The Fearless Art of Alicia McCarthy
Alicia McCarthy, identified with the San Francisco Mission School art movement, finds ways to translate her vision of interconnectedness. McCarthy reflects,
"Like hand-crafted color, we are all on unique paths but constantly interacting with others, offering new experiences where we intersect. Those interactions enrich our life experiences, offering a unique vision into the idea that as a community we are more vibrant and greater than any one individual.”
McCarthy's work really began to stand out for me in 2011 after Jack Hanley moved to New York and started showing her weave paintings in his gallery there. Her extraordinary colorful weave paintings garnered a lot of attention. Everyone at Paulson Bott Press wanted to work with her, even though we knew it was going to be challenging to make a print as stunning and rich as her paintings.
Often studio visits are very informative. We get to know an artist and see first hand how they approach working in their own studios. These observations are crucial in helping us work with them in the print studio. We made an appointment to visit her in downtown Oakland. At that time, her tiny studio was located in a battered old five-story brick building on the fourth floor. She shared her space with two other artists. When we visited, she was working on several 5' x 5' paintings that took up the whole space. I don’t know how she got them in and out of there. Every surface was covered. I had never seen more colored pencils in my life. She was hand coloring a painted wood panel while we discussed her upcoming print project.
In the print studio, we continued the discussion about different printmaking methods we could use to create the feeling of a weave. For her paintings, she’ll start in the center; she’ll paint two vertical lines and then two horizontal lines. Working back and forth between vertical and horizontal, she slowly adds lines of vibrant color. She builds it like a basket, weaving out so that there is an actual physical weaving of the colors going under and over.
To replicate that effect with a print, she made two plates, using sugar lift. She set the plates side by side and painted them with stripes, using the same brush and spacing the stripes equally: a stripe of sugar lift, a stripe of bare copper. Her working style required her to work vertically. Fortunately, we’d learned from working with Gary Simmons that we could take the copper plates and screw them directly to the wall. We couldn’t actually weave the stripes of color the way she made her paintings. So we printed the two plates at right angles to each other to create the weave effect.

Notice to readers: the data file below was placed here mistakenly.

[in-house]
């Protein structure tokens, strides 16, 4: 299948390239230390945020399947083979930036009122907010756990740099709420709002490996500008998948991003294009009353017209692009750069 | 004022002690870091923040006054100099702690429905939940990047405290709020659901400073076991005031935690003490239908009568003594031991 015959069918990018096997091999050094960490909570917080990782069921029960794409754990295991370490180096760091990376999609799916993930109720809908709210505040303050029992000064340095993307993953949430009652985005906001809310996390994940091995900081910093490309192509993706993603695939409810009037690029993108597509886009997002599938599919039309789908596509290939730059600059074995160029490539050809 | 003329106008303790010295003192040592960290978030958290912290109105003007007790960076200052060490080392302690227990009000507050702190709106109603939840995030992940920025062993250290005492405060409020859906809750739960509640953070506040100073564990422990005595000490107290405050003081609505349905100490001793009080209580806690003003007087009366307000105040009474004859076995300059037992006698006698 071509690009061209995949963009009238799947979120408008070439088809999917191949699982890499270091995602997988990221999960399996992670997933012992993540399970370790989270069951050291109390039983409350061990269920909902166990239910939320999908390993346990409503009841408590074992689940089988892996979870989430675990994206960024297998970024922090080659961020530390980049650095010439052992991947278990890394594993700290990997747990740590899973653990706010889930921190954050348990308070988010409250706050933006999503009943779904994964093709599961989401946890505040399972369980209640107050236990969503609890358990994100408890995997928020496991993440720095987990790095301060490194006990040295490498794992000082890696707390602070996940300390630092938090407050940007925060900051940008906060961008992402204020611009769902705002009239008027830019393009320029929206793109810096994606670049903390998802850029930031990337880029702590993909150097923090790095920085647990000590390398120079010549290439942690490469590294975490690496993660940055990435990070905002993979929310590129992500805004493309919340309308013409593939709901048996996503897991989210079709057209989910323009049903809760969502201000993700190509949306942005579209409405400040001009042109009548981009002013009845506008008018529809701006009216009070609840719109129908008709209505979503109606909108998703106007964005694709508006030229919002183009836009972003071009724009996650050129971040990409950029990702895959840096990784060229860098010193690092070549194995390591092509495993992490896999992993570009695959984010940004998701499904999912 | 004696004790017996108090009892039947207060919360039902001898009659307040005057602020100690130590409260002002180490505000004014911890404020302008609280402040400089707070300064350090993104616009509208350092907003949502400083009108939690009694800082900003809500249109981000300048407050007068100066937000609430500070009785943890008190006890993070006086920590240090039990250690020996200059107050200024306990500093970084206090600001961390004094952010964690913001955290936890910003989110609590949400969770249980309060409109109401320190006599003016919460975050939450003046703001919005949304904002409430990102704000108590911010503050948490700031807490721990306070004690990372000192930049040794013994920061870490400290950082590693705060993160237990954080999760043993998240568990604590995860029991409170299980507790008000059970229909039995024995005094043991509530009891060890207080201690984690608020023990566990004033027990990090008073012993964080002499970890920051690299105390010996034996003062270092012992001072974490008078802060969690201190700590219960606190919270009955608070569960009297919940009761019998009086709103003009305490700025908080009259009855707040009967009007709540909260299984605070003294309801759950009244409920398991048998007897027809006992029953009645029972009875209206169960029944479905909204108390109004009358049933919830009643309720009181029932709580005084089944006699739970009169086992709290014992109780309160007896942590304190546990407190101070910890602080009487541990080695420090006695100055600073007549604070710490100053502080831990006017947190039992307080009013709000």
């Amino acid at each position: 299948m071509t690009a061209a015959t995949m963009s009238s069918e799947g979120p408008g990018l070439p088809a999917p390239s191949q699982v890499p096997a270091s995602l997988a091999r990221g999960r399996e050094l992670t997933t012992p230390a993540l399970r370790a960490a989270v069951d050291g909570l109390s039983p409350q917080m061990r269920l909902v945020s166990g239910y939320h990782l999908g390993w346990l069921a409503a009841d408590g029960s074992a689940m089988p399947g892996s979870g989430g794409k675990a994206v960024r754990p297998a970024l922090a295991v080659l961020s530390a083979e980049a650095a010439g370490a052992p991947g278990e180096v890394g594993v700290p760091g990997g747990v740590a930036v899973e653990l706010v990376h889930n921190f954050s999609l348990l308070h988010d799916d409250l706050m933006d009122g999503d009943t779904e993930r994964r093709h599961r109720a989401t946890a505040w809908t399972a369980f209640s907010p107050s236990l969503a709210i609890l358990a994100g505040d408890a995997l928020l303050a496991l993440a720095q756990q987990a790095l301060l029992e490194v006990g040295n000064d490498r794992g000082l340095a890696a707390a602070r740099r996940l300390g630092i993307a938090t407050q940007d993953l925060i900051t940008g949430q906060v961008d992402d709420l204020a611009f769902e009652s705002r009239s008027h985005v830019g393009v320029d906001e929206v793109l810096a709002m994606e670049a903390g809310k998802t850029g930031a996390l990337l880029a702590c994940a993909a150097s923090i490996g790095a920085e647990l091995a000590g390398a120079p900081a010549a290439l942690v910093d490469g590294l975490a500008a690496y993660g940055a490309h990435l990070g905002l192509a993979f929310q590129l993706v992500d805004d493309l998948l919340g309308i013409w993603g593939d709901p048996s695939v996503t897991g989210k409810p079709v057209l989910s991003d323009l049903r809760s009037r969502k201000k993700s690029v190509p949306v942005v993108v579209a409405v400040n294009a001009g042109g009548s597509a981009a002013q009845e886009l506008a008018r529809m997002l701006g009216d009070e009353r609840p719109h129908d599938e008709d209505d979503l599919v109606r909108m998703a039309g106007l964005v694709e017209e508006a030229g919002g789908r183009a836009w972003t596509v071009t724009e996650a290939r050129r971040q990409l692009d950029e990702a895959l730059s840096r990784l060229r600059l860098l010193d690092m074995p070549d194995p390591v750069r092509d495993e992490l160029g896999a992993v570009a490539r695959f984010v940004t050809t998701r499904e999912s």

More recently, I’ve been working with her on public art. I helped her apply for the public art pool for the San Francisco Arts Commission. SFAC ended up in selecting her to make three proposals. We were thrilled when she was awarded the commission for Jet Blue at Boarding Area A in the San Francisco International Airport. She’s creating a large glass panel that will hang in front of the bay windows at the end of the walkway in the international terminal. There’s a lot of paperwork involved, and we are still trying to find a structural engineer to work with. There’s no existing structure in place to support the weight of her piece, so it’s going to be a huge challenge.
She decided not to create a weave image for the airport piece, because the mullions for the existing bay-window already creates a grid. As she put it, “It’s going to be grid-crazy if I do a weave.” So she came up with a color burst idea, rays of color radiating out of three different points that overlap and come together to form a new color. It’s going to be beautiful.
Alicia is fearless. She’s always juggling several things at once, creating installations for multiple venues as well as staying on top of her studio practice and teaching. She plays the banjo and guitar without ever having had lessons. She has no fear of climbing on scaffolding to paint a seven-story building. She’s a passionate, generous teacher at SFAI. She instructs her students to “Show up for yourself.” It is apparent she is speaking about herself and her art.